NEW YORK – A new study of the immune landscape of COVID-19 has found that type I interferons (IFN) exacerbate inflammation in severe cases of the disease.
In a paper published in Science Immunology on Friday, South Korean researchers said they used the 10x Genomics scRNA-seq platform to perform single-cell RNA sequencing on peripheral blood mononuclear cells (PBMCs) from four healthy donors, eight patients with mild or severe COVID-19, and five patients with severe influenza, in order to identify factors that drive severe progression of COVID-19.
They found that patients with COVID-19 exhibited hyper-inflammatory signatures across all cell types among PBMCs, particularly an up-regulation of the TNF/IL-1β-driven inflammatory response, as compared to patients with severe influenza. They also observed that type I IFN response co-existed with the TNF/IL-1β-driven inflammation in classical monocytes from patients with severe COVID-19, but didn't observe this in patients with milder COVID-19. Interestingly, the researchers also observed type I IFN-driven inflammatory features in patients with severe influenza.
As a feature of immunological changes, the researchers investigated the relative proportions of immune cells among PBMCs in the disease groups compared to the healthy donor group. Unlike the limited changes in mild COVID-19, they saw significant changes in both influenza and severe COVID-19 across multiple cell types among PBMCs. In severe COVID-19, they found that the proportion of classical monocytes significantly increased, whereas those of dendritic cells (DC), non-classical monocytes, intermediate monocytes, natural killer (NK) cells, effector memory (EM)-like CD8+ T cells, and EM-like CD4+ T cells significantly decreased. In severe influenza, the investigators found that the proportion of classical monocytes significantly increased whereas those of DCs, non-EM-like CD4+ T cells, EM-like CD4+ T cells, IgG+ B cells, and IgG- B cells significantly decreased.
In order to compare the effect of infection between diseases, the researchers then performed hierarchical clustering based on relative gene expression changes compared to the healthy donor group. Unexpectedly, they found that all cell types among PBMCs were clustered together by disease group instead of by cell type. Further analysis indicated that, in COVID-19, peripheral blood immune cells may be influenced by common inflammatory mediators regardless of cell type. Further, despite COVID-19 and influenza having their own distinct transcriptional signatures, severe COVID-19 and influenza shared transcriptional signatures in all types of monocytes and DCs, possibly reflecting common mechanisms underlying the innate immune responses in severe influenza and severe COVID-19.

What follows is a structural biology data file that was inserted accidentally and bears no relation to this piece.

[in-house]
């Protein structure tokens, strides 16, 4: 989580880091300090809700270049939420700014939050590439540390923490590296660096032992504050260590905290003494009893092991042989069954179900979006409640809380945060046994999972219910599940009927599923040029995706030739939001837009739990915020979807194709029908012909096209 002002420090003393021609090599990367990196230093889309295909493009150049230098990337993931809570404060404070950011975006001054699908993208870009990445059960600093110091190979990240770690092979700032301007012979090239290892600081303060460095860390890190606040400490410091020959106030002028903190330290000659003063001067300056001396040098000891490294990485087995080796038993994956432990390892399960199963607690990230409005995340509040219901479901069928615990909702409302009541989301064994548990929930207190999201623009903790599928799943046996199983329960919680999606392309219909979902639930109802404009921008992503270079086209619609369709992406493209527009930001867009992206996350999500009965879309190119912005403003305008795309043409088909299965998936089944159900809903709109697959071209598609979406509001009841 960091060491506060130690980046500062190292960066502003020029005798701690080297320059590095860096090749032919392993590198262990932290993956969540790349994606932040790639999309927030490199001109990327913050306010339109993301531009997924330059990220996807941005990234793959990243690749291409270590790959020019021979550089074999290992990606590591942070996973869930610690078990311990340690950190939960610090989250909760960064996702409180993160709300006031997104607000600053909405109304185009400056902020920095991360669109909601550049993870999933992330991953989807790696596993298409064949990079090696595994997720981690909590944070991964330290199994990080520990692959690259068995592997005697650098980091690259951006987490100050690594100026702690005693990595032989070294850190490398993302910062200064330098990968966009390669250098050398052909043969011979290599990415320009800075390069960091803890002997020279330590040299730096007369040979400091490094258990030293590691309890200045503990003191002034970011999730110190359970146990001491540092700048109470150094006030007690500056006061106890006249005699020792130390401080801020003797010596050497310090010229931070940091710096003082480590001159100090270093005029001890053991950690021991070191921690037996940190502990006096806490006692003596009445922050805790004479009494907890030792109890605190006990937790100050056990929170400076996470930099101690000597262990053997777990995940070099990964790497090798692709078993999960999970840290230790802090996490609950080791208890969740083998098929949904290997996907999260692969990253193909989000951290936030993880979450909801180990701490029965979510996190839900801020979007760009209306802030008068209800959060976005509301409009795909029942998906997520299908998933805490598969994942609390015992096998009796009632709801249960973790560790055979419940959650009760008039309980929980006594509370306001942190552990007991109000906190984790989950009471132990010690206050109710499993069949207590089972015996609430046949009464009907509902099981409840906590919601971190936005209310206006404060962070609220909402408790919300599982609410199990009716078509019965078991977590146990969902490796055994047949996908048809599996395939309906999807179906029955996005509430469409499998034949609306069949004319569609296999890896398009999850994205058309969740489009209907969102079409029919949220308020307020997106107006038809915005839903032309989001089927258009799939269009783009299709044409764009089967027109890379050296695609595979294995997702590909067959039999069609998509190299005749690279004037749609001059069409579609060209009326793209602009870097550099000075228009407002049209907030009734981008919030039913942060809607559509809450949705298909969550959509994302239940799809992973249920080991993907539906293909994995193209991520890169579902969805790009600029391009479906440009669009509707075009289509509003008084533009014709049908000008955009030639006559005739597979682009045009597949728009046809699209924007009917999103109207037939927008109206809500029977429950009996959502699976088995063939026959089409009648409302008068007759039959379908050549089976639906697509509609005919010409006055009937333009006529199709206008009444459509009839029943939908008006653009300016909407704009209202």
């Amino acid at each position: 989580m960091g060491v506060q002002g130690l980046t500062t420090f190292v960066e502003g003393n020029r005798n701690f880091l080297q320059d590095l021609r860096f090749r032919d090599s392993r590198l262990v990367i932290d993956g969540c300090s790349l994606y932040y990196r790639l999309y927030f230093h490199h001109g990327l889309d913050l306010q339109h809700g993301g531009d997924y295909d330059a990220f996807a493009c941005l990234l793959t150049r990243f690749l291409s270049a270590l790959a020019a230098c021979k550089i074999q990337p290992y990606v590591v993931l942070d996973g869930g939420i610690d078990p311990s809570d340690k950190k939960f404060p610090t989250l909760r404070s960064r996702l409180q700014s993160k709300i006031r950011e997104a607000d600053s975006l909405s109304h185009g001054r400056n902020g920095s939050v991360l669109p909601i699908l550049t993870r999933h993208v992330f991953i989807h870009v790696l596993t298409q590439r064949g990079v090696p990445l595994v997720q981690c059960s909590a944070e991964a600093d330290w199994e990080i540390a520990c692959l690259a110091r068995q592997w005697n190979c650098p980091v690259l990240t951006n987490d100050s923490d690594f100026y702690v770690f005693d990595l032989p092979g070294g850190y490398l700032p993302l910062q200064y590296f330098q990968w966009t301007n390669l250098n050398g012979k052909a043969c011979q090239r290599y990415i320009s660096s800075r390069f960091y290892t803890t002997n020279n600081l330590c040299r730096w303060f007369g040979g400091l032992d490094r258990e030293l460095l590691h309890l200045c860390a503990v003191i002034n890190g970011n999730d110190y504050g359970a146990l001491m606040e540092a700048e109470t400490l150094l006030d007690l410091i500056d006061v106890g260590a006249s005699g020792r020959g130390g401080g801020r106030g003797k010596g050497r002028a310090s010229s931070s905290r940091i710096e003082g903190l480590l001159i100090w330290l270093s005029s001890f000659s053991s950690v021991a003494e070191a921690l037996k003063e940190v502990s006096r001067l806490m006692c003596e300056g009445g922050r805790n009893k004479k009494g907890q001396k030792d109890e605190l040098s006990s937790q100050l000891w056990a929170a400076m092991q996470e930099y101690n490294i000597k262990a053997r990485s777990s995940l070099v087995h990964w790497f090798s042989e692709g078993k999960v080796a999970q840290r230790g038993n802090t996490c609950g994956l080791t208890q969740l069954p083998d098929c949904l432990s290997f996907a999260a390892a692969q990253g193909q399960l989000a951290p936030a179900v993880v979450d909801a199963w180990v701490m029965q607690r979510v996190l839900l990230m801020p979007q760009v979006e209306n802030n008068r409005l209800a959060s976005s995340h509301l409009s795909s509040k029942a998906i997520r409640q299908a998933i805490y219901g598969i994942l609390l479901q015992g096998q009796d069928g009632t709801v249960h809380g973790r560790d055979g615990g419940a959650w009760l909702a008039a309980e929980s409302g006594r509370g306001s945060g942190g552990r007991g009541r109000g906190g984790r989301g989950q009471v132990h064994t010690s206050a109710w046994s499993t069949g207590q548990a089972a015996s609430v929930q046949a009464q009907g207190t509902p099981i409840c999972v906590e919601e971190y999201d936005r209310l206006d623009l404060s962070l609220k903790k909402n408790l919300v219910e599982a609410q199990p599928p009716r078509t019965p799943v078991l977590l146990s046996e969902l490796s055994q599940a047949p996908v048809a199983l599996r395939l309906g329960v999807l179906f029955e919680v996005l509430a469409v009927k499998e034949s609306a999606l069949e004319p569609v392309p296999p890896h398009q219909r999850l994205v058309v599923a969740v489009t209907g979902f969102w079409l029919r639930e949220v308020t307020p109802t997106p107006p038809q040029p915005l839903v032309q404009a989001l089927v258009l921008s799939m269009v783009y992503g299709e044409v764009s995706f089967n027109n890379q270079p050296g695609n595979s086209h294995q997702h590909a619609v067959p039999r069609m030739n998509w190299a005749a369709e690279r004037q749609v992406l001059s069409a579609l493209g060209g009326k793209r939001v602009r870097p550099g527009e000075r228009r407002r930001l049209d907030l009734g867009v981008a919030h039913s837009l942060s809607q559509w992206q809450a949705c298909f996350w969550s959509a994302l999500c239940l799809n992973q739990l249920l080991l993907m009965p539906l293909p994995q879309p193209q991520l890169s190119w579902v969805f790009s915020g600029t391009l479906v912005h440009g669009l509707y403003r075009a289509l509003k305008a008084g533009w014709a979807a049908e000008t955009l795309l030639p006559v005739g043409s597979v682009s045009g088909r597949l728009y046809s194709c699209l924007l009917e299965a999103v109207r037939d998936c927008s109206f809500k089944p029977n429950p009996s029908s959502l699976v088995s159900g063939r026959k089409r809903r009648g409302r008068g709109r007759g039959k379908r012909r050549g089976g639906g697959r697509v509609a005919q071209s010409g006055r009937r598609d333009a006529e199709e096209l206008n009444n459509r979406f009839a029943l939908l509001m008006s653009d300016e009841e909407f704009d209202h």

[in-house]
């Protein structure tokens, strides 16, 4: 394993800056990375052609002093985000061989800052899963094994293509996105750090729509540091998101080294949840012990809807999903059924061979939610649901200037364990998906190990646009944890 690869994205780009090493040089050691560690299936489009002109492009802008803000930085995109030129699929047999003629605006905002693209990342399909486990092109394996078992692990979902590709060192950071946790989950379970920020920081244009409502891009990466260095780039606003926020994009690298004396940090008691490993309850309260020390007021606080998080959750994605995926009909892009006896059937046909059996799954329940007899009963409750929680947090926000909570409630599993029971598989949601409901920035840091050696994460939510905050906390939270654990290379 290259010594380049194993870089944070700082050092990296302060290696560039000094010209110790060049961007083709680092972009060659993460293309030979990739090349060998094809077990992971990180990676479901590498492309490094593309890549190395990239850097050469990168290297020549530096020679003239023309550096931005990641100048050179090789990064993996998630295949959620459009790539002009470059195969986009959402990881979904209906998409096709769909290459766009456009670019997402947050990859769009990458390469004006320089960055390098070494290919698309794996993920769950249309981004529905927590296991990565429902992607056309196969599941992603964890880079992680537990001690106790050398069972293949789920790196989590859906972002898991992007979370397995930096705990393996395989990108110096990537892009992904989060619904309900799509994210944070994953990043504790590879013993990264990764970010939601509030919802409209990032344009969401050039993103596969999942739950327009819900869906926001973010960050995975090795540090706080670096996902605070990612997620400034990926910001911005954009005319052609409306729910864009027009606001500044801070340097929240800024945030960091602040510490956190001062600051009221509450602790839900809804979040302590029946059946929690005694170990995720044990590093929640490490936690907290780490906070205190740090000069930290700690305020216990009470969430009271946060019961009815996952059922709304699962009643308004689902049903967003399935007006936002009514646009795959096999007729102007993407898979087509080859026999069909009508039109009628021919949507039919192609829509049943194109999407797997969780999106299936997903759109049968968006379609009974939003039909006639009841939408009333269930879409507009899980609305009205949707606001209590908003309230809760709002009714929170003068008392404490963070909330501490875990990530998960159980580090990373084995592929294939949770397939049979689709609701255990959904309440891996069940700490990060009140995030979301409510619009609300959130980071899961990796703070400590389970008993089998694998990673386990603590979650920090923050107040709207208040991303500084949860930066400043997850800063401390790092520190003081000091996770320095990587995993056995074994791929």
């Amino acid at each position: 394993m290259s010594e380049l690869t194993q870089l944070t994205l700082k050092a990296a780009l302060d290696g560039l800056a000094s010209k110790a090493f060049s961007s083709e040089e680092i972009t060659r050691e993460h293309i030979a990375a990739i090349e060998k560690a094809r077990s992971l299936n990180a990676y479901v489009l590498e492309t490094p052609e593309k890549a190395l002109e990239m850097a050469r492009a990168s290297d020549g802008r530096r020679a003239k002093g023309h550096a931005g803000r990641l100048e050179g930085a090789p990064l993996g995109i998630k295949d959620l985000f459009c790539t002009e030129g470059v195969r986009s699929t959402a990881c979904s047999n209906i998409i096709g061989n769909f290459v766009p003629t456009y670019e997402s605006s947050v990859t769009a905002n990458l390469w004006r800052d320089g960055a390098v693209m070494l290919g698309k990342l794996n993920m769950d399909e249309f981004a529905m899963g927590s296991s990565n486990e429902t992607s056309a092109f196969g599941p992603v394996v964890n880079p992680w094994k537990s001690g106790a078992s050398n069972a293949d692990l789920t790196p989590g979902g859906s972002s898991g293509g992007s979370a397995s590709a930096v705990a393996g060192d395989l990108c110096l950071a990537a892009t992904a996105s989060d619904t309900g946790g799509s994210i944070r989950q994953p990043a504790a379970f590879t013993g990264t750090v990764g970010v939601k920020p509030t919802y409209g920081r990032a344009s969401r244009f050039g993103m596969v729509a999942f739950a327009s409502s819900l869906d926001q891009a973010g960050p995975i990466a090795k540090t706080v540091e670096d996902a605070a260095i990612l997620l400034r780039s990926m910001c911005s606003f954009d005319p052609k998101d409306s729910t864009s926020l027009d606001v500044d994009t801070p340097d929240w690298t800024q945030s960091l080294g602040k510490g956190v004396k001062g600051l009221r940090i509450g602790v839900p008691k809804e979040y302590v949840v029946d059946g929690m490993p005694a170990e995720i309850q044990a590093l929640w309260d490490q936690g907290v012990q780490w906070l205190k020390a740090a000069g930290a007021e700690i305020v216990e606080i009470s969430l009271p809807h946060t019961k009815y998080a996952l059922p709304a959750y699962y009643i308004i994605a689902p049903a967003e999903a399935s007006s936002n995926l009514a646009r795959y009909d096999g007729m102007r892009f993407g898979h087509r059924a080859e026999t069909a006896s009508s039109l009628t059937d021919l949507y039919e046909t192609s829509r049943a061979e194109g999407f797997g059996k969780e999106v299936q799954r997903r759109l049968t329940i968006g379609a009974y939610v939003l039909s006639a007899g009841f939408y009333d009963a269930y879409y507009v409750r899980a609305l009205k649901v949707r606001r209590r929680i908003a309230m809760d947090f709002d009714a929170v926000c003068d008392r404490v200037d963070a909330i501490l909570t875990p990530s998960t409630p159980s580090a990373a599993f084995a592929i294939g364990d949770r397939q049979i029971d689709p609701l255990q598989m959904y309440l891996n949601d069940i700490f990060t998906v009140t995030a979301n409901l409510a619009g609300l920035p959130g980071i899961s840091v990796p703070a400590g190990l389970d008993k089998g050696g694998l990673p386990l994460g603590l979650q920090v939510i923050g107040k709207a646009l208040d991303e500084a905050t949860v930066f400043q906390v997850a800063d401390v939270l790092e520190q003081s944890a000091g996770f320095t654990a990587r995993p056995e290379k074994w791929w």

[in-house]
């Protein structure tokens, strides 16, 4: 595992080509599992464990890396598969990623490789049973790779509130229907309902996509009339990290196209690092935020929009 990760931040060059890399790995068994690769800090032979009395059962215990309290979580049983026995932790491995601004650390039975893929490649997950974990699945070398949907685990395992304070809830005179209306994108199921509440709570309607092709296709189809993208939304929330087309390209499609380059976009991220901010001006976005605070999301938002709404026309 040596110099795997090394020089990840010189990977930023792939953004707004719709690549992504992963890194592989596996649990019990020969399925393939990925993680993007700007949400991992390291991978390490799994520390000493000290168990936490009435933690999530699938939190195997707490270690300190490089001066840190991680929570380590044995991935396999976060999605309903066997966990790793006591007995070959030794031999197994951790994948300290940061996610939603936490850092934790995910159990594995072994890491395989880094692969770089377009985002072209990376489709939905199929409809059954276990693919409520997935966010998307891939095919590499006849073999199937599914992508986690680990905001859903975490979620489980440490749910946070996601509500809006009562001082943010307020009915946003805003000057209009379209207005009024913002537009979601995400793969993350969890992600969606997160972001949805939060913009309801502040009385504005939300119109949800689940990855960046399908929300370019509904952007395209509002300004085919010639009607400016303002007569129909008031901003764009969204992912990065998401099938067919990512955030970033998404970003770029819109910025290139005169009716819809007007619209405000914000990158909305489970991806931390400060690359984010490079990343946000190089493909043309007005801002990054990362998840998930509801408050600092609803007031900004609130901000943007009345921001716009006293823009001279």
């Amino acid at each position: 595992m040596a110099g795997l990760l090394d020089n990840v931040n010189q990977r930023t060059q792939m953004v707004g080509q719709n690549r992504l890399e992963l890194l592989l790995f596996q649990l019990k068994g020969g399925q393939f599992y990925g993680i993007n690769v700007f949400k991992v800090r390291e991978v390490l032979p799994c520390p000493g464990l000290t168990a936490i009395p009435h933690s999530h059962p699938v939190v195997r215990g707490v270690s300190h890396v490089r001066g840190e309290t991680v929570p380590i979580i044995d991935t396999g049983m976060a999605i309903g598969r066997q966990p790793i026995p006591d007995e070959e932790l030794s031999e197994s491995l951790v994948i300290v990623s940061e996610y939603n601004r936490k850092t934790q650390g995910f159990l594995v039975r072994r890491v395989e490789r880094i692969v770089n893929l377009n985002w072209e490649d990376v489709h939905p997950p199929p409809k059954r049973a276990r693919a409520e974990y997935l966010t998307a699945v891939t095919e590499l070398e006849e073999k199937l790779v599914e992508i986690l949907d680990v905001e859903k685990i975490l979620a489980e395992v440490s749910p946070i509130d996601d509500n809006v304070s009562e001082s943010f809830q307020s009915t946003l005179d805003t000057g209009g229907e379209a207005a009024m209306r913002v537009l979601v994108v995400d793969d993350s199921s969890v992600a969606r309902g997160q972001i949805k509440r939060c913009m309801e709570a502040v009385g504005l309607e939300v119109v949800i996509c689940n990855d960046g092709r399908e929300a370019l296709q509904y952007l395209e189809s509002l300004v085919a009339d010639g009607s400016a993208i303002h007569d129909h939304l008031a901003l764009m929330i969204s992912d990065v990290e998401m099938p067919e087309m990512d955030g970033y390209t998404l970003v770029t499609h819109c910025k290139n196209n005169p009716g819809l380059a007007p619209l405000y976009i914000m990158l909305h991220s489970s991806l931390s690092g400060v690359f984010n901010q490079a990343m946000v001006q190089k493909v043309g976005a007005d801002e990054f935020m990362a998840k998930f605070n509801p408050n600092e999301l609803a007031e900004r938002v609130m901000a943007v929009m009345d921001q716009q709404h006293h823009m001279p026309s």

The investigators next analyzed the three types of monocyte clusters to find COVID-19-specific sub-clusters. They specifically focused on classical monocytes, considering their crucial roles for inflammatory responses, and investigated differentially expressed genes between influenza and COVID-19 in order to find COVID-19-specific transcriptional signatures in classical monocytes.
They found that COVID-19-specific genes were enriched by TNF/IL-1β-responsive genes whereas influenza-specific genes were enriched by IFN-I-responsive genes in addition to TNF/IL-1β-responsive genes, indicating that the IFN-I response is dominant in influenza compared to COVID-19. Unexpectedly, they also observed that severe COVID-19 acquires IFN-I-responsive features in addition to TNF/IL-1β-inflammatory features.
Finally, the researchers validated IFN-I response and inflammatory features using bulk RNA-seq data obtained from the post-mortem lung tissues of patients with lethal COVID-19. Although the analysis was limited to only two patients, they prominently exhibited both the IFN-I response and TNF/IL-1β-inflammatory response.
"In the current study, we demonstrated that severe COVID-19 is characterized by TNF/IL-1β-inflammatory features combined with the IFN-I response. In a murine model of SARS-CoV infection, timing of the IFN-I response is a critical factor determining outcomes of infection," the authors concluded. "Delayed IFN-I response contributes to pathological inflammation whereas early IFN-I response controls viral replication. Therefore, we propose that anti-inflammatory strategies targeting not only inflammatory cytokines, including TNF, IL-1β, and IL-6, but also pathological IFN-I response needs to be investigated for the treatment of patients with severe COVID-19."